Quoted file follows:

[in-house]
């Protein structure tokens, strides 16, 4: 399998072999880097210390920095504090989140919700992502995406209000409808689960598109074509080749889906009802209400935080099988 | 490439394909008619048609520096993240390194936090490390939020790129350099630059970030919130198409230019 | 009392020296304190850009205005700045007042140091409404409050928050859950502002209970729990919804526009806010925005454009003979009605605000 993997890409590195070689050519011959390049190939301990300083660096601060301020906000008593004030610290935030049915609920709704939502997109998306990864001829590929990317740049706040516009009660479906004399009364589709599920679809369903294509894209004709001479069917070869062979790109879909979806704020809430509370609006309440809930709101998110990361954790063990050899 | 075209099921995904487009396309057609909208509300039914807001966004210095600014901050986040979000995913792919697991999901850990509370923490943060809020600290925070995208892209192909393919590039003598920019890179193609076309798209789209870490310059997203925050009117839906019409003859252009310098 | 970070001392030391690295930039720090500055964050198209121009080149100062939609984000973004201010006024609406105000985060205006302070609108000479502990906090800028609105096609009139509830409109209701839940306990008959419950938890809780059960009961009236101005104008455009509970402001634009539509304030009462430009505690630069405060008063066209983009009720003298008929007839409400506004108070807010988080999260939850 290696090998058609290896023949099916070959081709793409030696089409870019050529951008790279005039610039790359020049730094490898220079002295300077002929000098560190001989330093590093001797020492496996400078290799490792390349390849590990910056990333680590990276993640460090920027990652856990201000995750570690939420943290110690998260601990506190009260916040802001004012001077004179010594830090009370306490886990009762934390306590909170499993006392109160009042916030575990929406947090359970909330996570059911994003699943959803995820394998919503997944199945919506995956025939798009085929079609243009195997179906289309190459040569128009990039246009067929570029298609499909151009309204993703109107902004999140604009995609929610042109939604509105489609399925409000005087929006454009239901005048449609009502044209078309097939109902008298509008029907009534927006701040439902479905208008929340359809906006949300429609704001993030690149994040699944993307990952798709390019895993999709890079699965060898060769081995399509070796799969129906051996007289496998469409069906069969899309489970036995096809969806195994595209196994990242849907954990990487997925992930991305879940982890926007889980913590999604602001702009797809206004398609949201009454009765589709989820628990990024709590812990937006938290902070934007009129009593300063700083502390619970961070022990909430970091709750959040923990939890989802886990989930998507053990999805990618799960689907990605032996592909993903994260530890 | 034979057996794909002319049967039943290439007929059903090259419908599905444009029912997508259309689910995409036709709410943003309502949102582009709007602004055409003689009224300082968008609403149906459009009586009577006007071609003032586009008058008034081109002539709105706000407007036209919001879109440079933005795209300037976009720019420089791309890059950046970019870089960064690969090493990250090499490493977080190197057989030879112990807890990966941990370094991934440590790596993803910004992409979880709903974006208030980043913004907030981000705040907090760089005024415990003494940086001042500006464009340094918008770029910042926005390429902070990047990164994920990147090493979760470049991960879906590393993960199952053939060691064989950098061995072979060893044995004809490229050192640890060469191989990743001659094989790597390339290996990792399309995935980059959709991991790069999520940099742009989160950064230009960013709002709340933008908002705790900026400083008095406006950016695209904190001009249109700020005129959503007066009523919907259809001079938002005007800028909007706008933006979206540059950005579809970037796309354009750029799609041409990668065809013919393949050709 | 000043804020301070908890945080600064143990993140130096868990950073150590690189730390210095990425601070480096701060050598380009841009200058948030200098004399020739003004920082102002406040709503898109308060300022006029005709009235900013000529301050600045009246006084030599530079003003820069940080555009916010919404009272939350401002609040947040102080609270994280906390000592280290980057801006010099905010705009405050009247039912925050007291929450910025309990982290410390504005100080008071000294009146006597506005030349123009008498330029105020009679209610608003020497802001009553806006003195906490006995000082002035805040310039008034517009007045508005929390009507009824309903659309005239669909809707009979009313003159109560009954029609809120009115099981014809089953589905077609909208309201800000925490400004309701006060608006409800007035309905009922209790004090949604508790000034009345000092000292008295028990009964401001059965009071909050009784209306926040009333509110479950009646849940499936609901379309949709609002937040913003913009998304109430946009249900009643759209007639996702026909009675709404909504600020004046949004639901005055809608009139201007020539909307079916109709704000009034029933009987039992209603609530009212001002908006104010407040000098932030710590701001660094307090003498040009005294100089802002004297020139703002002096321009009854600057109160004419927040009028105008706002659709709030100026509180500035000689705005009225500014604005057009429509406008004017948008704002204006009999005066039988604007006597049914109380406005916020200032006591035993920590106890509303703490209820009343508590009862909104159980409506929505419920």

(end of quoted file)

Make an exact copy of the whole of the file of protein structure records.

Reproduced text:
[in-house]
């Protein structure tokens, strides 16, 4: 399998072999880097210390920095504090989140919700992502995406209000409808689960598109074509080749889906009802209400935080099988 | 490439394909008619048609520096993240390194936090490390939020790129350099630059970030919130198409230019 | 009392020296304190850009205005700045007042140091409404409050928050859950502002209970729990919804526009806010925005454009003979009605605000 993997890409590195070689050519011959390049190939301990300083660096601060301020906000008593004030610290935030049915609920709704939502997109998306990864001829590929990317740049706040516009009660479906004399009364589709599920679809369903294509894209004709001479069917070869062979790109879909979806704020809430509370609006309440809930709101998110990361954790063990050899 | 075209099921995904487009396309057609909208509300039914807001966004210095600014901050986040979000995913792919697991999901850990509370923490943060809020600290925070995208892209192909393919590039003598920019890179193609076309798209789209870490310059997203925050009117839906019409003859252009310098 | 970070001392030391690295930039720090500055964050198209121009080149100062939609984000973004201010006024609406105000985060205006302070609108000479502990906090800028609105096609009139509830409109209701839940306990008959419950938890809780059960009961009236101005104008455009509970402001634009539509304030009462430009505690630069405060008063066209983009009720003298008929007839409400506004108070807010988080999260939850 290696090998058609290896023949099916070959081709793409030696089409870019050529951008790279005039610039790359020049730094490898220079002295300077002929000098560190001989330093590093001797020492496996400078290799490792390349390849590990910056990333680590990276993640460090920027990652856990201000995750570690939420943290110690998260601990506190009260916040802001004012001077004179010594830090009370306490886990009762934390306590909170499993006392109160009042916030575990929406947090359970909330996570059911994003699943959803995820394998919503997944199945919506995956025939798009085929079609243009195997179906289309190459040569128009990039246009067929570029298609499909151009309204993703109107902004999140604009995609929610042109939604509105489609399925409000005087929006454009239901005048449609009502044209078309097939109902008298509008029907009534927006701040439902479905208008929340359809906006949300429609704001993030690149994040699944993307990952798709390019895993999709890079699965060898060769081995399509070796799969129906051996007289496998469409069906069969899309489970036995096809969806195994595209196994990242849907954990990487997925992930991305879940982890926007889980913590999604602001702009797809206004398609949201009454009765589709989820628990990024709590812990937006938290902070934007009129009593300063700083502390619970961070022990909430970091709750959040923990939890989802886990989930998507053990999805990618799960689907990605032996592909993903994260530890 | 034979057996794909002319049967039943290439007929059903090259419908599905444009029912997508259309689910995409036709709410943003309502949102582009709007602004055409003689009224300082968008609403149906459009009586009577006007071609003032586009008058008034081109002539709105706000407007036209919001879109440079933005795209300037976009720019420089791309890059950046970019870089960064690969090493990250090499490493977080190197057989030879112990807890990966941990370094991934440590790596993803910004992409979880709903974006208030980043913004907030981000705040907090760089005024415990003494940086001042500006464009340094918008770029910042926005390429902070990047990164994920990147090493979760470049991960879906590393993960199952053939060691064989950098061995072979060893044995004809490229050192640890060469191989990743001659094989790597390339290996990792399309995935980059959709991991790069999520940099742009989160950064230009960013709002709340933008908002705790900026400083008095406006950016695209904190001009249109700020005129959503007066009523919907259809001079938002005007800028909007706008933006979206540059950005579809970037796309354009750029799609041409990668065809013919393949050709 | 000043804020301070908890945080600064143990993140130096868990950073150590690189730390210095990425601070480096701060050598380009841009200058948030200098004399020739003004920082102002406040709503898109308060300022006029005709009235900013000529301050600045009246006084030599530079003003820069940080555009916010919404009272939350401002609040947040102080609270994280906390000592280290980057801006010099905010705009405050009247039912925050007291929450910025309990982290410390504005100080008071000294009146006597506005030349123009008498330029105020009679209610608003020497802001009553806006003195906490006995000082002035805040310039008034517009007045508005929390009507009824309903659309005239669909809707009979009313003159109560009954029609809120009115099981014809089953589905077609909208309201800000925490400004309701006060608006409800007035309905009922209790004090949604508790000034009345000092000292008295028990009964401001059965009071909050009784209306926040009333509110479950009646849940499936609901379309949709609002937040913003913009998304109430946009249900009643759209007639996702026909009675709404909504600020004046949004639901005055809608009139201007020539909307079916109709704000009034029933009987039992209603609530009212001002908006104010407040000098932030710590701001660094307090003498040009005294100089802002004297020139703002002096321009009854600057109160004419927040009028105008706002659709709030100026509180500035000689705005009225500014604005057009429509406008004017948008704002204006009999005066039988604007006597049914109380406005916020200032006591035993920590106890509303703490209820009343508590009862909104159980409506929505419920």